“Sometimes I worry that there’s something really, really wrong with me but that I’ll never know exactly what it is.”
Already garlanded with a Pulitzer Prize and bolstered by articles insisting that “slow theatre” is a thing, it is clear that we’re meant to think that Annie Baker’s The Flick in all its 3 hours plus glory is close to the Second Coming. The reality is a play that it is just a very long time in a theatre for deliberately muted rewards. And it is deliberate, it is precise. Along with frequent collaborator and director Sam Gold, the simple act of mopping up the floor of a movie theatre is strictly regimented, the many pauses surrounding it measured down to the last, slow, tick of the second hand.
The Flick is set in small-town Massachusetts in a run-down, single-screen cinema and lets us follow the lives of regular folk that work there, three people living humdrum lives in a humdrum world. At 35, Sam has worked there the longest but he’s still just sweeping popcorn; 24 year old Rose has been promoted over him to projectionist but her spiky exterior belies a vulnerable uncertainty; and just turned 20 and taking a break from college, Avery is dealing with emotional issues that set him at odds with his co-workers, especially once a pseudo-love-triangle starts to form.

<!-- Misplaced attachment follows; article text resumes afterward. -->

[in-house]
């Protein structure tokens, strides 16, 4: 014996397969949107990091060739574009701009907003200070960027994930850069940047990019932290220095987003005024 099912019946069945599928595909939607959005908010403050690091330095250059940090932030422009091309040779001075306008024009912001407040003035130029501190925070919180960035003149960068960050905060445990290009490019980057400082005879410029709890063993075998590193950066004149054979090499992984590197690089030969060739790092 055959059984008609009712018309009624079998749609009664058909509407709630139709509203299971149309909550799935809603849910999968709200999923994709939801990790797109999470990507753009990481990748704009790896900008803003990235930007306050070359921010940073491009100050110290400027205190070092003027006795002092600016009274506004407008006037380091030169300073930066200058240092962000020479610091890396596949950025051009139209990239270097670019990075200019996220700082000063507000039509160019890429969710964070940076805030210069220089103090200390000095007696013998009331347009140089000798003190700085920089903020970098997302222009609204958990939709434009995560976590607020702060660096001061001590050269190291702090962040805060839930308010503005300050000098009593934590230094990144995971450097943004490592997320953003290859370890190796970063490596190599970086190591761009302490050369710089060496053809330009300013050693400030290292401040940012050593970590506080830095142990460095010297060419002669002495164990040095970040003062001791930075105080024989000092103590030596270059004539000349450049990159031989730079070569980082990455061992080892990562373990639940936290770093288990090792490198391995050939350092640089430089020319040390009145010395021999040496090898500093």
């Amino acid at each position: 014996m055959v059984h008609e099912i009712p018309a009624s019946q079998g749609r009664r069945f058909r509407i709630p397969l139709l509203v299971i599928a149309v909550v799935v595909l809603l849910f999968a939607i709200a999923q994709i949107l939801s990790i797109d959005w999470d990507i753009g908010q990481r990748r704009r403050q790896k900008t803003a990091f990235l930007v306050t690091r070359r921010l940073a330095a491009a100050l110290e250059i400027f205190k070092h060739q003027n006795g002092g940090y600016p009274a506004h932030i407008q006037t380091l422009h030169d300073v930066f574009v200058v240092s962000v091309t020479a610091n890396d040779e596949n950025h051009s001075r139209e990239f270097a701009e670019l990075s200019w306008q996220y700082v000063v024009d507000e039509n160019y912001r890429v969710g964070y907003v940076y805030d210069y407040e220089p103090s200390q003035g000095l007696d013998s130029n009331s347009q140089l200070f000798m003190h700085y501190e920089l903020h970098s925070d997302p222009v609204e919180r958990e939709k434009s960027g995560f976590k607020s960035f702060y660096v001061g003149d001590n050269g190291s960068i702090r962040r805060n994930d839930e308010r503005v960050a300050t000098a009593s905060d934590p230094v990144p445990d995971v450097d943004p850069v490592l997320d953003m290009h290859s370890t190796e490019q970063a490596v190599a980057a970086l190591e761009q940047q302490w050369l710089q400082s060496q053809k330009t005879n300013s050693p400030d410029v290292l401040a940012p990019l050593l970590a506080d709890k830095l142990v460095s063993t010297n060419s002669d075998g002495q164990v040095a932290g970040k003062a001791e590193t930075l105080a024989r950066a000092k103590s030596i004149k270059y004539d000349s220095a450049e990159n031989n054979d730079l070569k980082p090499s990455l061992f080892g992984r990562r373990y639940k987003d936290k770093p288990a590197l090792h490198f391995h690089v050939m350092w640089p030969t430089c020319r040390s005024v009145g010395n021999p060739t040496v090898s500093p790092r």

Everything is in a minor key, subtle nuances about the disappointments of life which rarely lives up to the cinematic dream whether in would-be seductive hip-hop dancing, handjobs in the back row or tentative declarations of love. And in these moments, The Flick sparks with life even as disappointment often comes swooping in quickly to extinguish it, Michael Maher, Louisa Krause and Jaygann Ageh giving us all the painful awkwardness of lives that just might have peaked, suffused with the fear that “it’s never gonna get better”.
But it’s a real job getting to those moments. Vast swathes of the play are taken up with silences, pauses that might have been poignant but end up portentous, a sense of self-indulgence taking over as scenes and sequences run on and on (the literally gloomy telephone therapy session for one, the flickering interludes of film credits running over the audiences’ faces for another). Some might take tis as an opportunity to savour the moment, luxuriate in the extended gaze into this despondency; others might find their patience wearing thin, and rolling their eyes at a final grace-note of hope that scarcely seems earned.